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CUL '. ::,EY EXPERTS CONTRIBUTE HOLIDAY MENUS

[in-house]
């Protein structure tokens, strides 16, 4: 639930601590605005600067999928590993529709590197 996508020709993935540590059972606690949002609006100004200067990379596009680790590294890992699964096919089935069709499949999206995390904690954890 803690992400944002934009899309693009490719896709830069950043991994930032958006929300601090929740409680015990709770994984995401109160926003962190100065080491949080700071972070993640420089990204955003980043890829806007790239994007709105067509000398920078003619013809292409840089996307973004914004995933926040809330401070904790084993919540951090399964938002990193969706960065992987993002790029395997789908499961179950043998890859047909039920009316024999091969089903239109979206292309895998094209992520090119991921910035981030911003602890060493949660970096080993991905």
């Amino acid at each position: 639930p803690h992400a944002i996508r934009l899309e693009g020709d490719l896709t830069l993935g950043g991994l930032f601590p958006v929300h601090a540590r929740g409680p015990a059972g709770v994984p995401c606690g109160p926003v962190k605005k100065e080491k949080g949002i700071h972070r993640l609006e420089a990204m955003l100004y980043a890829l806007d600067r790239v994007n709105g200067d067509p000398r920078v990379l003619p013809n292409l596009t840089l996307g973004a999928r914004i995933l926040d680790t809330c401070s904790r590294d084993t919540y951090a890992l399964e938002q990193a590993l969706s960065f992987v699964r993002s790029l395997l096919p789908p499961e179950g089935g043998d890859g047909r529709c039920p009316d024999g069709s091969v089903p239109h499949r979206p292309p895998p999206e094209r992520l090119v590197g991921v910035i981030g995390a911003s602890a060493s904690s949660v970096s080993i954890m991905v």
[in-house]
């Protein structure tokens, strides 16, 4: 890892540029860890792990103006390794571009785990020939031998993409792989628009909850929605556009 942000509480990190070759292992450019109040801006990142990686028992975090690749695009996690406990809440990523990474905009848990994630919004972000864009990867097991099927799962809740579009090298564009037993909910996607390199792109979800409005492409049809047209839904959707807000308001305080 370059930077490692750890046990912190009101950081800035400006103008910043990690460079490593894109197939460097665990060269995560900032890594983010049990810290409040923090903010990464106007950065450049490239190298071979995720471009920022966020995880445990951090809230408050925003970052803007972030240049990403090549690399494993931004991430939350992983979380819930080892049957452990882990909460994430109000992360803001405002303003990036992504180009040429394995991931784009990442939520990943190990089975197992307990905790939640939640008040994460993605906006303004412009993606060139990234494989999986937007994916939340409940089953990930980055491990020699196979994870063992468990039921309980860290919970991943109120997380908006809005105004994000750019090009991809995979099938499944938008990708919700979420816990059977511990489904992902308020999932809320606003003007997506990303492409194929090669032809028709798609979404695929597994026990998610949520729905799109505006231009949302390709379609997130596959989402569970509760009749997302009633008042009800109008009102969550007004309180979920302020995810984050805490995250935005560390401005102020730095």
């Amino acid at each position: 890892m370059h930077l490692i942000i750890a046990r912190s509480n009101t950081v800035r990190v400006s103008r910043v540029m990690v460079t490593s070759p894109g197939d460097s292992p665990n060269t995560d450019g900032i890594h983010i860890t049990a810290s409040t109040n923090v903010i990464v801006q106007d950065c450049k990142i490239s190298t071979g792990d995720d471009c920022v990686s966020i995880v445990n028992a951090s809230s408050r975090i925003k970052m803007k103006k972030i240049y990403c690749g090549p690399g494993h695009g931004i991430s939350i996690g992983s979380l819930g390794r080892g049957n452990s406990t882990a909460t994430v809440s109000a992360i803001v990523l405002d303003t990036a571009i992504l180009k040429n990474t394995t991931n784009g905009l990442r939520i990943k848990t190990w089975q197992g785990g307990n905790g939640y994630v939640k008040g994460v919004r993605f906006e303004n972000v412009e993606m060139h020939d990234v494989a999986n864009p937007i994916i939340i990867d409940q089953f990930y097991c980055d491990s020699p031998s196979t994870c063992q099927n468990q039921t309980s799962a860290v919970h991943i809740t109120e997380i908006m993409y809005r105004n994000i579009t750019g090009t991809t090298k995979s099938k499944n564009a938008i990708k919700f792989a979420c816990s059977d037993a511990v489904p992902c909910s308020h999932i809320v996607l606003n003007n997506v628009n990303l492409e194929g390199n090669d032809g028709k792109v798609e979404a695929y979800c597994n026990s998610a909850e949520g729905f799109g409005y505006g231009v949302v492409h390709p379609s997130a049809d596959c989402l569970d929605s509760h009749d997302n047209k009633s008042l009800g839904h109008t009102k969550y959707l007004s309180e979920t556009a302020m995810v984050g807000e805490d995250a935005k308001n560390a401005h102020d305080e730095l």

Pure Food, Costly Food, Cheap Food, Whichever the House? wife Can Afford, Is Offered Here -::- Dihncr for Six?$6.00 -:: Prepared by Miss EUizabeth Stanley, Lunchroom Director. Pratt Institute. Oyster Co? ktul Consomme Bread Stick?! Olives Creamed Sweetl ?? \da Old .*< lips in Timbales Roa: 'Chestnut Stuffing) Cranberry Jelly .?-rl Potatoes Scalloped ' h Celery au Jus Tomato Jelly Salar! Cheese Straws I loi Mince Pie Pineapple* I? r? Bon> >,<]tecl Nuts ;fee TKc Vegetariart s Christmas Dinner Prepared by John Rrennan, Editor of "Physical Culture." Six P ersons -$3.50. Ripe Olives Celery Beetroot Soup Vegetable Iurkey with Cranberry Jelly Baked Potatoes Brussels Sprouts Stuffed lomatoes Apple Charlotte Grape Juice Fruit For Those Whose Pennies Coimt Prepared by Commander P.va Booth of the Salvation Army. $1.80 for Six Persons. Soup Chicken fricassee, White Potatoes Yellow Turnips Pork and Peas Boiled Macaroni Plum Pudding Coffee Prices for Simple Dinner Aator Market, December 7. I ??i. concentrated.% .10 Chicken, 4 lb. at OS U lb. -88 Potatoes .12 Turnips .15 Pork and prai, I can .15 Macaroni .to .25 . Id.07 Tot. ? .. .$1.80 _3 ** Miss Llizahcth Stanley. Lunchroom Director, Pratt Institute. John Brennan, Lditor of "Physical Culture." Commander Eva Booth of the Salvation Army. lis Cookery Experts Prepared It P***aa no advice on that scorr beyeO- indicating that fresh celery (not cooked. -??7 leaves, cayr-? -?--'? onions and chestnuts are all welcome Ingredients of the d:??,?, ;; ? -? - ! as inrluded with this dinner, the ^?wy ou?c;? not to he staffed with oysters, ?VI the natu-.a! bird k MTOd mashed potatoes and giblet gTavy, with? n w hardly Mcaeaarf * -???/ tnneo. If one must serve other vege? tables the I*?- -of Apiculture sanctions the introduction of onions in wtaai, rumipg or cauliflower, hut the prospective hostess is warned not to pro *2 t0? mar!/ reg? ? the guests prohably will deaire to give their un ?"*Wed SttStloa to the turkey Hearti of lattace Miad asenn? with Roquefort cheese dressing, or ro mmn* with Pren'h or Russian dressing, i?. suggested by the government caterers r fna salad et -me to be followed bv generous helpings of old-fashioned ttoa pudding, doused with plenty of brandy sauce or aurmounted by peaks "?rd aauce. low pt M hive been known to serve both, and the com *tion is not ?*> - y, vernment experts, although they are chary "?*? ?dV0C____f anything with alcohol far, ? -?tine? pie made with home made mincemeat in pastry that is light and ?ban aa******^ ky ' - 1 11 1 substitute for the J"? Pudding, whale ice ?ream is also includ' ?? menu. No one, however, **?? be heartleaa ?no? - e deserte at a single meal, ?lal 1 ?? W^irr; ' '"^ Partak-r e of oyster ?oup, turkey Hast' *v*/4,t,&n- ?'** ?' ome feeling that he haa not had enough, Mias **? ,* her sati ? in the menu nut?, raiaina. bonbona. creckera ma eh???? and caf? 1 PRICES FOR $6 DINNER Washington Market. December 7. Oyster Cocktail. 4 oysters at .01 each, and other ingr?dient?; . Consomme Ch?me madei .oK Bread sticks. Olives ."..1? Sweetbreada, 1 pair .50 Asparagus, 1 can .2*. Patter and seasonings .ri* Turkey, R lb. It iS I lh. -' ? ? -ifs and Mif-_r .1 Mati ed 1 tatoes, Itt rrts. potatoes and milk.17 Scalli ; ? : nt, 1 ????.. ai d milk . 1; Celer] : bom bes. Tomato jell*. 1 ?lad? Lattace, 3 small h mils .m 1 can tomatoes .1 - Seasonings . u Chresr straws .10 Mince pie (home made) . SO Pfonpple ice (lemonade) . (offer, If lb. Salted nuts (home ".ade) . Boaboai (bought) . ?07 -? Total ?: fjfl ,,r $6 on TWO WAYS OF SPOILING CHILDREN "C By Sidonie Matzner (iruenberg. AI.AMITY," sty? George Fliot in on? of her novel?, "is tometh:ng that hap? pens to other pcopie." And how often that feeling comes to ut as w? read In ?he papers of the escapades of other people't chil? dren! Another girl ran away from home - a per? fectly pood home, so far as equipment and ma? terial resources mean anything. Airain, a father had to call opon the court to restrain a wayward ton to sate the family name from disgrace. Day after day, day after day, we are tempted to thank whatever gods there be that our children ara not like other people't. And how little we reallt*? how much alike the children are in juit thoaa things that teem to trparate the wayward firli and hoys from the more steady onet. The vast majority of children would teem, from careful studies that have been made in this coun? try ar.d abroad, to he quite capable of growing op rntn responsible and worthy men and women; and these tame children are quite as capable of be? coming criminals, delinquents and profligates. Without at all minimiiing the fact that there art? great variations among children, due to hereditary causes cautea quite beyond our control -we must face the farther fact that children ara easily epoiled and, by the same token, saved from ??polling. So many parent* feel that in the training of chlYlren the choice must be between "strict" brirping: up and easy-groins; in?iu!jrence. But most of the children that find their way into the hands of the court officers, into the offices of probation societies, or into reform and penal institutions, have had either one or the other of these ex? treme? practised upon them by their parents. When children rearh the critical years of ado lescence the parents are usually too old to learn new t??cks, new manners, new attitudes. Fut while the childrea are becoming acquainted with the elements of life the parents should be de? veloping their policies and their philosophies. Now is the time to prepara for the- erlsls that Is tore to come when Henry misappropriates some money or when Barbara "cuta" school to pa to the vaude? ville show. Are yon going to look the other way. on the the? ory that "boys will be boys," or in the hope that wisdonj will come with the yean* Or are you going to make it so plain that no departure will be permitted from the atralght and narrow path that the children will be definitely estranf.-d* You look the other way as many parents hare done. And it will not take Henry or Barbarm very long to make up their minds that children ran have their own way, If they are fortunate. An<! from that It Is but a short step to demanding the?r own way -of their parents and of every one e!s<\ Are Women People? By ALICE DUER MILLER. The Spell. "The debutantes are entertained."?Headline The debutantes are entertained. a Though Europe sink in smoke and blood And every hope of womanhood Is there endangered, twitted, stained? The debutantes are entertained. The debutantes are entertained, Though many women young as they In this free country day by day Are underfed and overstrained? The debutantes are entertained. O, lovely creatures, young and kind. How long, how long ere you rebel Against this tyranny, this spell I hat dims the mirror of your mind And keeps you debutantes?and blind! "ir?*i_t" doit thou in the city, dainty saldier? Thy fellows whom thou has* deserted fifjht and conquer, and thou, sitting on thy palfrey, clothed in purple and fine linen, goett ambling along the high-ways." -From the Life of St. Bernard. A Recent Conversion. "I find," said tha President in his Columbus speech, "that I am one of the very few men of my acquaintance who absolutely believe every word, or example, of the Virginia Bill of Rights." The Virginia Bill of Rights says: "That all power is vested in and consequently de? rived from the people." And now Mr. Wilson absolutely believes that women are people. Steps to Equality. "Madame," said Judge Blanchard the oth er day. "your tears can have no effect upon the court." This seems to us like flying in the face of nature. Fourteen women were recently shot, it is reported, in Mexico. But, of course, it must have been through some misunderstanding. We have always been credibly informed by the anti-suffragists that except where women are so misguided as to claim equality under the law, they are exempt from the death penalty. Do You Know? That since the war the number of convict ed persons in England has dropped from 369.5 to 281.4 per 100.000 of the population? That the local prison population, which on August 4 was 11,531 males and 2,049 fe? males, fell in eight months to 9.199 males and 2,010 females? That this was decrease of 2,010 in the male prisoners and of 39 in the female prisoners? That some thinkers attribute these fact s to the elevating effects of war on the human character? Others, to the great number of men who have left England? Rules for Delegates. When ladies in convention meet They must be civil, suave and sweet. Must all be lovely to each other And never say a word like "bother." For if one woman should be heard To use that short, improper word. It would be proof, you must admit. That every woman was unfit. V. lien ladies in convention meet Their harmony must be complete; United they must think the same Of every method, date and aim, For if they do not all agree They are not ready to be free. You never knew a man's convention Distracted by the least dissension. When ladies in convention meet They must be handsome, young and neat: That is. if they would not forget The precedents that men have set; For men's conventions do their duty By calmness, harmony and beauty. Just wait until next June and you Can tee if what I say is true.